October 13, 2017

VIFF 2017 | Greta Gerwig Lets 'Lady Bird' Fly

"The only thing exciting about 2002 is that it's a palindrome."
Saoirse Ronan Greta Gerwig | Lady Bird

VIFF 2017Lady Bird is just simply an absolute delight. Actress/writer Greta Gerwig turns to her own personal experiences growing up in early 2000s Sacramento for her solo-directorial debut—she previously co-directed 2008's Nights and Weekends. Irish actress Saoirse Ronan sports her best Californian accent to play Gerwig's surrogate in this terrific coming-of-age high school comedy.

Ronan perfectly captures the ambivalence of a small town girl with big city dreams and minimal resources. It's an entirely winning performance that gets across the entirety of her character, Christine "Lady Bird" McPherson. Her relationship with her mother, played defiantly by Laurie Metcalf, superbly outlines both characters' strong wills and personalities superbly. Their all-out arguments and moments of exasperated love are such an authentic and genuine feeling depiction of mother/daughter relationships amidst the chaos of teenage life.

Set in 2002 during her senior year of Catholic high school, the film plays like a greatest hits of moments before going off to college to discover one's self. Christine joins theatre, falls in love, falls out of love, crushes on a bad boy, applies to college, tries to be popular, goes to prom, and wraps up her small town life in a moving and hilarious on screen journey.

Saoirse Ronan Laurie Metcalf Greta Gerwig | Lady Bird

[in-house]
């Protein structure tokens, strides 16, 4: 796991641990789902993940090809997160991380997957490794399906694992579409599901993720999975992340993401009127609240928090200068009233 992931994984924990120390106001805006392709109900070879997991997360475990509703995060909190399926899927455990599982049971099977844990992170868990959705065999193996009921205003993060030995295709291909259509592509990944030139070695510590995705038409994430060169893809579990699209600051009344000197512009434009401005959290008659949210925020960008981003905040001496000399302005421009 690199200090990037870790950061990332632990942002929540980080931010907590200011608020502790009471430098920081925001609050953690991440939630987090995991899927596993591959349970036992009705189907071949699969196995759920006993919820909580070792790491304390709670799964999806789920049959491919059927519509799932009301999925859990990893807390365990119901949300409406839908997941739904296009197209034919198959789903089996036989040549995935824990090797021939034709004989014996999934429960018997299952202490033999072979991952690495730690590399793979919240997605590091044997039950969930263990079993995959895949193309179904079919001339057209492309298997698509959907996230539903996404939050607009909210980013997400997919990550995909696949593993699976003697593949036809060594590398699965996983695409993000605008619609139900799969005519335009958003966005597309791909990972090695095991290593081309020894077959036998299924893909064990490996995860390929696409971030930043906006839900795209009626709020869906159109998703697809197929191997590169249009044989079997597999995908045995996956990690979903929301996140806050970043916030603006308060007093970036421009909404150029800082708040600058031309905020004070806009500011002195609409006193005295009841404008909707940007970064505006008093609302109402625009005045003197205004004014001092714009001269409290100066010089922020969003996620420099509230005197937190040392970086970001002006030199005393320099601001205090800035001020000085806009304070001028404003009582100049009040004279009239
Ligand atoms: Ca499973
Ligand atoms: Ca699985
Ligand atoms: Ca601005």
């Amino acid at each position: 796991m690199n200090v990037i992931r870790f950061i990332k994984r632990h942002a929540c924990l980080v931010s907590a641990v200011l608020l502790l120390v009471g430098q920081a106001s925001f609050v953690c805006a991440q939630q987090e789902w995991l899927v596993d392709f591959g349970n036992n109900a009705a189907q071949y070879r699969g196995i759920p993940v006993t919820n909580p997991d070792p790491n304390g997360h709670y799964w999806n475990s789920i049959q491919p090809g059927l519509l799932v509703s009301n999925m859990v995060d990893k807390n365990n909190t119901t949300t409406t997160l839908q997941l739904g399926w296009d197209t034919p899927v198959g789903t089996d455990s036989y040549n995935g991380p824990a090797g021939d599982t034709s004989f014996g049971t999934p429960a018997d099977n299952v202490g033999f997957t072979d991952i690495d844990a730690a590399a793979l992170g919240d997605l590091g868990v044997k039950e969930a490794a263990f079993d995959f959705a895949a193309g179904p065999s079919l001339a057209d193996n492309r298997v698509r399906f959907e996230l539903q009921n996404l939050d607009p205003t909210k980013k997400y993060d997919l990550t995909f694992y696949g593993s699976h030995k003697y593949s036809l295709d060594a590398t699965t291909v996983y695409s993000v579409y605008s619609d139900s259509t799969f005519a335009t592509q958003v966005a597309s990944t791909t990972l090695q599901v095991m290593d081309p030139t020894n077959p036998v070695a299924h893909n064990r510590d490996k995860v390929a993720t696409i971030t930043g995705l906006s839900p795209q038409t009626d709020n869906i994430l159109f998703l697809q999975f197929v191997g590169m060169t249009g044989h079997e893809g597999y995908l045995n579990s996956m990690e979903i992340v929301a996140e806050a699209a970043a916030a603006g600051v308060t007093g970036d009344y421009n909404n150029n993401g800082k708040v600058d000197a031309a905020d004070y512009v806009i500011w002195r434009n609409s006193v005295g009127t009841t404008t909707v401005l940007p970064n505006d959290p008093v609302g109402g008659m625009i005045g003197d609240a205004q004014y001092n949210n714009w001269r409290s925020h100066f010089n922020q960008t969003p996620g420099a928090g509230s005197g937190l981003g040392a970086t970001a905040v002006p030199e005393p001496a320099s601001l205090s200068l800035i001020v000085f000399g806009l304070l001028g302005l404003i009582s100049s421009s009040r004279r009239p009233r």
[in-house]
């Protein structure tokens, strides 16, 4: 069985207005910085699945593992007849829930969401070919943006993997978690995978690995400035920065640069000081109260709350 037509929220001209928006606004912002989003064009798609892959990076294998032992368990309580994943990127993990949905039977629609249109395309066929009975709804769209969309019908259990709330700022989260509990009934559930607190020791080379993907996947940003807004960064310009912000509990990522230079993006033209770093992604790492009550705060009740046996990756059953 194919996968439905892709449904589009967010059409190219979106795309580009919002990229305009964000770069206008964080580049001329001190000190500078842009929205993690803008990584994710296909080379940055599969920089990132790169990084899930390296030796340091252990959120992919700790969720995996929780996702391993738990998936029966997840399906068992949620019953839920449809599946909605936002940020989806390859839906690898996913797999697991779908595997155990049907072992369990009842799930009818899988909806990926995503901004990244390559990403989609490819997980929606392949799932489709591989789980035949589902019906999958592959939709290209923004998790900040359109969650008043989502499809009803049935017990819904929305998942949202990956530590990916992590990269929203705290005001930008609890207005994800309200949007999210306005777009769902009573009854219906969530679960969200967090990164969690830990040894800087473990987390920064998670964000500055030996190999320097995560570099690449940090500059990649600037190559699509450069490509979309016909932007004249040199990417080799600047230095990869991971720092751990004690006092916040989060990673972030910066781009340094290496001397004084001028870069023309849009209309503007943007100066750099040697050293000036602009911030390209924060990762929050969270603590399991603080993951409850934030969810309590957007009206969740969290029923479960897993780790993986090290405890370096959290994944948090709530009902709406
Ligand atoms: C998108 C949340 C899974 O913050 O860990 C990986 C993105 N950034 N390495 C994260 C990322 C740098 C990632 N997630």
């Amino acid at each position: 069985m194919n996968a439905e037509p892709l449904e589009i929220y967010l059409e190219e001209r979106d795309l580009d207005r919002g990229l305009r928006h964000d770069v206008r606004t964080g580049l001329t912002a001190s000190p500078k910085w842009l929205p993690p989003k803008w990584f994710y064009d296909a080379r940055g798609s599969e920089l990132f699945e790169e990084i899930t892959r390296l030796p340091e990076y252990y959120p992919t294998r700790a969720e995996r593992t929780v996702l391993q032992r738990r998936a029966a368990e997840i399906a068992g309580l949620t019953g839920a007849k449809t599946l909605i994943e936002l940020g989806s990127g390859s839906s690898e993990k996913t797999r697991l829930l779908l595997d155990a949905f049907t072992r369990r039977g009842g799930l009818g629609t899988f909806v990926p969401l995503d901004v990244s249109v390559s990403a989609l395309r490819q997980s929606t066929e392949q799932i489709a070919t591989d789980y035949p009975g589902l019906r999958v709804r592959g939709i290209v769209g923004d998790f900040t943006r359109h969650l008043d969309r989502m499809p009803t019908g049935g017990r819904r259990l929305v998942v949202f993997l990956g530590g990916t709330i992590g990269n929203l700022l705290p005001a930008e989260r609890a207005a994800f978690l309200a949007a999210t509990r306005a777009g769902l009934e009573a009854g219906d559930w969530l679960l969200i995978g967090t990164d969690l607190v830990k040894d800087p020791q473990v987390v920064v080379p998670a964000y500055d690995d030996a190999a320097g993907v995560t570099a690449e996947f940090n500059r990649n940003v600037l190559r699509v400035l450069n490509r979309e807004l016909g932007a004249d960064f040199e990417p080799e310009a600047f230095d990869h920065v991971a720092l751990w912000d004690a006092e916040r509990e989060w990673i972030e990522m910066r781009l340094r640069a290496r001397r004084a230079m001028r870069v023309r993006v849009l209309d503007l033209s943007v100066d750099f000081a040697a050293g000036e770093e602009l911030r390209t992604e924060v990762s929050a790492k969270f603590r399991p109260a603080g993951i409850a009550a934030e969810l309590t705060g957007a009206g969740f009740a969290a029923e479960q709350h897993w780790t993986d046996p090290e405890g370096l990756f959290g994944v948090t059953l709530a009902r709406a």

Actors turned filmmakers often have an obvious gift for casting and working with other actors. Gerwig's supporting cast is predictably deep and splendid. Tracy Letts as the father is just the right comical complement to Ronan and Metcalf's loud personalities as a sweet but somewhat depressed dad struggling to provide but offering enough emotional support to make up for it.

Beanie Feldstein plays Christine's bestie in a a nice friend arc where Christine shifts to being a cool kid temporarily abandoning her own identity to fit in. A happy-go-lucky Lucas Hedges offers some really endearing work as as Christine's seemingly perfect first boyfriend while encapsulating the experience of being a theatre kid hilariously. Timothée Chalamet oozes smarmy cool as Christine's second boyfriend, a stereotypical disaffected rich kid. It's a winning combination of actors and their material.

Gerwig and Ronan make Lady Bird a touching and hilarious teenage capsule of the recent past. It cements Gerwig's force as a filmmaker of substance with a distinct comic voice beyond her collaborations with partner Noah Baumbach. Her writing, timing, and pacing skills pieces all of the film's elements together sublimely anchored by some wonderful performances.

Lady Bird screened at the 2017 Vancouver International Film Festival as part of the Panorama stream.


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